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Thyroid Carcinoma (Tc) in Nodular Goitre
Journal of Thyroid Disorders & Therapy

Journal of Thyroid Disorders & Therapy
Open Access

ISSN: 2167-7948

+44 1300 500008

Research Article - (2012) Volume 1, Issue 3

Thyroid Carcinoma (Tc) in Nodular Goitre

Nikhil Nanjappa BA1*, Alok Mohanty1, Tirou Aroul T1, Robinson Smile S1 and Dhananjay Kotasthane2
1Department of Surgery, Mahatma Gandhi Medical College & Research Institute, Pondicherry, India
2Department of Pathology, Mahatma Gandhi Medical College & Research Institute, Pondicherry, India
*Corresponding Author: Nikhil Nanjappa BA, Department of Surgery, Mahatma Gandhi Medical College & Research Institute, Pondicherry, India, Tel: +91- 9843972693 Email:

Abstract

Objective: To study the incidence and pathology of thyroid malignancy in patients operated for presumably benign nodular thyroid disease (multi nodular goitre (MNG) & solitary thyroid nodule (STN)).

Methods: A total of 175 patients who underwent surgery for presumably benign nodular thyroid disease between January 2004 and March 2012 were studied, prospectively. These patients underwent hemi, subtotal, total thyroidectomy.

Results: 37 of the 175 patients (21%) had malignancy on final histopathological examination. The mean age of patients with benign disease was 46.4 years and that with malignancies was 50.6 years. Mean size of nodules was 4.28 +/- 1.48 cm in the benign group and 4.21 +/- 1.48 cm in the malignant group. All those with MNG, 14/14 (100%) were papillary carcinoma and those with STN, 22/23 (95.7%) were papillary carcinoma. Among the papillary carcinomas, follicular variant was 15 and the micropapillary variant was 3.

Conclusions: The incidence of malignancy in nodular goiter is higher than what is usually reported. There was no significant difference in incidence of malignancy between MNG and STN (P value: 0.262). Papillary carcinoma was significantly higher in nodular goiter (97.3%). Papillary carcinoma was found in all patients who presented with MNG and all but one who presented with STN. Follicular variant of papillary carcinoma was more common than the micropapillary variant (40.5% and 8.1% respectively).

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Keywords: Nodular goitre; Thyroid carcinoma; Papillary carcinoma thyroid

Abbreviations

MNG: Multi-Nodular Goitre; STN: Solitary Thyroid Nodule; TC: Thyroid Carcinoma; FNAC: Fine Needle Aspiration Cytology; FNAB: Fine Needle Aspiration Biopsy

Background

The incidence of malignancy in MNG has been found to vary from 4% to 17% [1]. Thyroid carcinoma is a relatively rare tumour but represents the most frequent form of endocrine cancer [2]. In contradiction to earlier studies, the incidence of malignancy in STN is not significantly higher than MNG [3]. These studies alluded to the fact that the risk of malignancy in both MNG and STN is not negligible. Therefore, both conditions should be carefully evaluated to detect any underlying malignant foci, which may require further surgical intervention [4]. This case series aims to study the incidence and pathology of malignancy in patients operated for presumably benign nodular thyroid disease.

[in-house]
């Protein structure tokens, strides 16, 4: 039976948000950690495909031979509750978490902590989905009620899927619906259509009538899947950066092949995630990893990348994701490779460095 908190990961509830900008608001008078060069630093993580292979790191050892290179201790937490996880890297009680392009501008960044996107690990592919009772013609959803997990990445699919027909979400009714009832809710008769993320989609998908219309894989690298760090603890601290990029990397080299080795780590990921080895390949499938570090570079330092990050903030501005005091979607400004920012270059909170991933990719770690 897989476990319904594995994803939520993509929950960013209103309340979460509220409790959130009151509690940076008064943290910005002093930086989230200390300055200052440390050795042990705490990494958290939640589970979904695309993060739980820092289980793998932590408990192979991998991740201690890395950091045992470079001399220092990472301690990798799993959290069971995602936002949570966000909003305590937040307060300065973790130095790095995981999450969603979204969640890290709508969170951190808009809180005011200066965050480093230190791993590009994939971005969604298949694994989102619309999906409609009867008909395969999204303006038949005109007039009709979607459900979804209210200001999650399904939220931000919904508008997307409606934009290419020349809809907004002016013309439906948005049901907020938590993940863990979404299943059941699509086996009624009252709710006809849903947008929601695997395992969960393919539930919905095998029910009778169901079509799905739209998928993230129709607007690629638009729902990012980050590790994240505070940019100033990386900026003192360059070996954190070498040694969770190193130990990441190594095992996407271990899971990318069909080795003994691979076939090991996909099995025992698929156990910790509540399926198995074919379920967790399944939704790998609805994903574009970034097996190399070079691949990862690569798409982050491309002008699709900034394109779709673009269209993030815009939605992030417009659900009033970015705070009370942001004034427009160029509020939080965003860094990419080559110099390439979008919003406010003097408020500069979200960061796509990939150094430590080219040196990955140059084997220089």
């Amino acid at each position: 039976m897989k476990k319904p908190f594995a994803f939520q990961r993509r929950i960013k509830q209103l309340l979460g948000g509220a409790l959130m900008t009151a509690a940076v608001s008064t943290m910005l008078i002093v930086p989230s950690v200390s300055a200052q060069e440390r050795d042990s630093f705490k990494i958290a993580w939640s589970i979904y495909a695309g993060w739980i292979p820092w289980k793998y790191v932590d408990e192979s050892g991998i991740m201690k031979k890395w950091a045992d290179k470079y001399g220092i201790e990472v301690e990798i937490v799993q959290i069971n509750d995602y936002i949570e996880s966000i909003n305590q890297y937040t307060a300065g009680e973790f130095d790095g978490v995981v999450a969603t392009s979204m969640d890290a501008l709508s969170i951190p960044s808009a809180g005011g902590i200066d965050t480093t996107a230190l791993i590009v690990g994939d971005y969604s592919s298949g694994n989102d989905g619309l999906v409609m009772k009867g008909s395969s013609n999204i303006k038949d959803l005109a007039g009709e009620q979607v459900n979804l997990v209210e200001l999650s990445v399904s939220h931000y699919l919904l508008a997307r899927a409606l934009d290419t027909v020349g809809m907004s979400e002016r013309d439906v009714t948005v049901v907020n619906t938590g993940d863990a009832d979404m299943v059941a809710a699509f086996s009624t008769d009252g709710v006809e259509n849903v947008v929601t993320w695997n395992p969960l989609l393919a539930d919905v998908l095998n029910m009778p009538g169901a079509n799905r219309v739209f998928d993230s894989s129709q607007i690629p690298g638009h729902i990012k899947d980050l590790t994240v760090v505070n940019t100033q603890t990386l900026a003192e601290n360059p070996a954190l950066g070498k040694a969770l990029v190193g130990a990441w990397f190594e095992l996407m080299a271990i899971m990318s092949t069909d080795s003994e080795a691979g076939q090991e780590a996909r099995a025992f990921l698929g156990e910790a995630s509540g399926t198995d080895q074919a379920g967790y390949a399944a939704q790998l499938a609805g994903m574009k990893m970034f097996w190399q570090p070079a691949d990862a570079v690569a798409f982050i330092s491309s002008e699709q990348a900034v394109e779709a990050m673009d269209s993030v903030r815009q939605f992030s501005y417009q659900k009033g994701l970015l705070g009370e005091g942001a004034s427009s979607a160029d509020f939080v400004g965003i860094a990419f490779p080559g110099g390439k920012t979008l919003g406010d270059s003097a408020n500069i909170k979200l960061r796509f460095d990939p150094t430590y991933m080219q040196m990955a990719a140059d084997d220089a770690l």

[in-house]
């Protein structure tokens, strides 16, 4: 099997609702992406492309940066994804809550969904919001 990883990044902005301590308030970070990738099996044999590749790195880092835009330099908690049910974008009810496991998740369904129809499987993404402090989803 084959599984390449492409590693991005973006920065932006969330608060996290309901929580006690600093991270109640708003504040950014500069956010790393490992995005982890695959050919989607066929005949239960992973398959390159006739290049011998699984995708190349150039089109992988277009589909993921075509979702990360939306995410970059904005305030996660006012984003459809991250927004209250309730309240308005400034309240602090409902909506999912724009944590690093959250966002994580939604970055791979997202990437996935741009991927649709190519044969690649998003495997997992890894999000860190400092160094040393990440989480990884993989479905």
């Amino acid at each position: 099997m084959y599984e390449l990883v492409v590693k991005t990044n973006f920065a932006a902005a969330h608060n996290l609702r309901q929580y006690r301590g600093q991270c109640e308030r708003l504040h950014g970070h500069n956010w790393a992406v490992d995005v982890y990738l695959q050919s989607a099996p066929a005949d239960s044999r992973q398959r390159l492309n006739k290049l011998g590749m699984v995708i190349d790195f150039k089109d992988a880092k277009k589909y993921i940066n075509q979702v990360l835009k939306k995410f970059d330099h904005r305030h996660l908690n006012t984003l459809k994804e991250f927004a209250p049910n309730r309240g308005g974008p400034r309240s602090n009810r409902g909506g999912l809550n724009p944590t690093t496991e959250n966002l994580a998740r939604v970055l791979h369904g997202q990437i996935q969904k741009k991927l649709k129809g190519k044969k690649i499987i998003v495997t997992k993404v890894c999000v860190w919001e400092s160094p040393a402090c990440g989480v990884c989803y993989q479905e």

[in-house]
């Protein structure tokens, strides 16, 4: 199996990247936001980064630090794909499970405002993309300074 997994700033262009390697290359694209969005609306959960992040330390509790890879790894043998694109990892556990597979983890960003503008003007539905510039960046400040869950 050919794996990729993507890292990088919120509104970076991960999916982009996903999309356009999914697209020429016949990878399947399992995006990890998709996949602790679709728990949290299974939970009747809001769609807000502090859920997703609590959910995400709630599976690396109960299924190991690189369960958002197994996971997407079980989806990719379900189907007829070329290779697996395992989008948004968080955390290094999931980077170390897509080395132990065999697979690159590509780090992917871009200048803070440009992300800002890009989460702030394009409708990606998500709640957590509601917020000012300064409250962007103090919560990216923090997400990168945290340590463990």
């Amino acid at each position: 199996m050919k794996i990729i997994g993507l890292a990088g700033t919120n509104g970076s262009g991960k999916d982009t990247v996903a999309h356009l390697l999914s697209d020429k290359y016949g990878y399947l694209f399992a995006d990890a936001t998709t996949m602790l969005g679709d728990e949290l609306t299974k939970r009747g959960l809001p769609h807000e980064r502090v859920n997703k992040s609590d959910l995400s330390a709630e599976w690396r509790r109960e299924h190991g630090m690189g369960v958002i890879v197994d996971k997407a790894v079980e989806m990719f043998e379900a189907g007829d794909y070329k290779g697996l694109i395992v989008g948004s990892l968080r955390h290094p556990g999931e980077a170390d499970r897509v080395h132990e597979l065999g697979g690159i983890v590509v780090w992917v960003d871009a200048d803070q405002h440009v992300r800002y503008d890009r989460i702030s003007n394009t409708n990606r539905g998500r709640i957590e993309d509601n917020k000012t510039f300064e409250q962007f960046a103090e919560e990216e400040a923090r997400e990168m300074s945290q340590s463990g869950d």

Patients and Methods

A total of 175 patients who underwent surgery for presumably benign nodular thyroid disease between January 2004 and March 2012 were studied, prospectively. These patients underwent hemi, subtotal, total thyroidectomy. Histopathology reports of these patients were compiled, analysed and studied. The age and size difference between benign and malignant nodular thyroid disease were analysed. The incidence of malignancy was separately studied for MNG and STN. The pathological variety of the malignancy in MNG and STN were studied. Chi square test was used to calculate the statistical significance.

Results

Of the 175 patients who were operated for presumably benign thyroid disease, 37 patients (21.1%) had malignancy reported on histopathology examination (Table 1).

PRE OP Diagnosis No. of patients (%) TC (%) P value
MNG 77 (44) 14 (37.8) 0.543
STN 98 (56) 23(62.2) 0.262
TOTAL 175(100) 37(100) -

Table 1: Thyroid carcinoma in nodular thyroid disease.

The mean age of patients with nodular goitre was 47.4 years (SD: 15.05). Patients with benign goitres had a mean age of 46.4 years (SD: 15.21). The malignant goitres occur at an older age group, with a mean age of 50.6 years (SD: 15.36).

Among the 175 patients, 160 (91.4%) were female. 77 presented with MNG, of which 68 (88.3%) were female and 9 (11.7%) male. 12 of 68 females and 2 of the 9 males had TC. 98 patients presented as STN, of which 92 (93.9%) were female and 6 (6.1%) male. 22 of the 92 females and 1 of the 6 males had TC (Table 2).

Goitre Gender Total (%) Cancer (%)
MNG Males 9 (11.7) 2 (14.3)
Females 68 (88.3) 12 (85.6)
Total 77 (100) 14 (100)
STN Males 6 (6.1) 1 (4.3)
Females 92 (93.9) 22 (95.7)
Total 98 (100) 23 (100)

Table 2: Gender distribution for TC in nodular thyroid disease.

Mean size of nodules was 4.28 +/- 1.48 cm in the benign group and 4.21 +/- 1.48 cm in the malignant group. There were no significant results observed.

Out of the 37 patients with thyroid carcinoma (TC), 23 (62.1%) presented as STN and 14 (37.9%) as MNG on clinical examination. The P value was 0.262 and was not significant.

Histopathology showed papillary carcinoma in all except in one patient (follicular carcinoma) who presented as STN (Table 3).

  Papillary Carcinoma N (%) Follicular Carcinoma N (%) Total
MNG 14 (100) 0 14
STN 22 (95.7) 1 (4.3) 23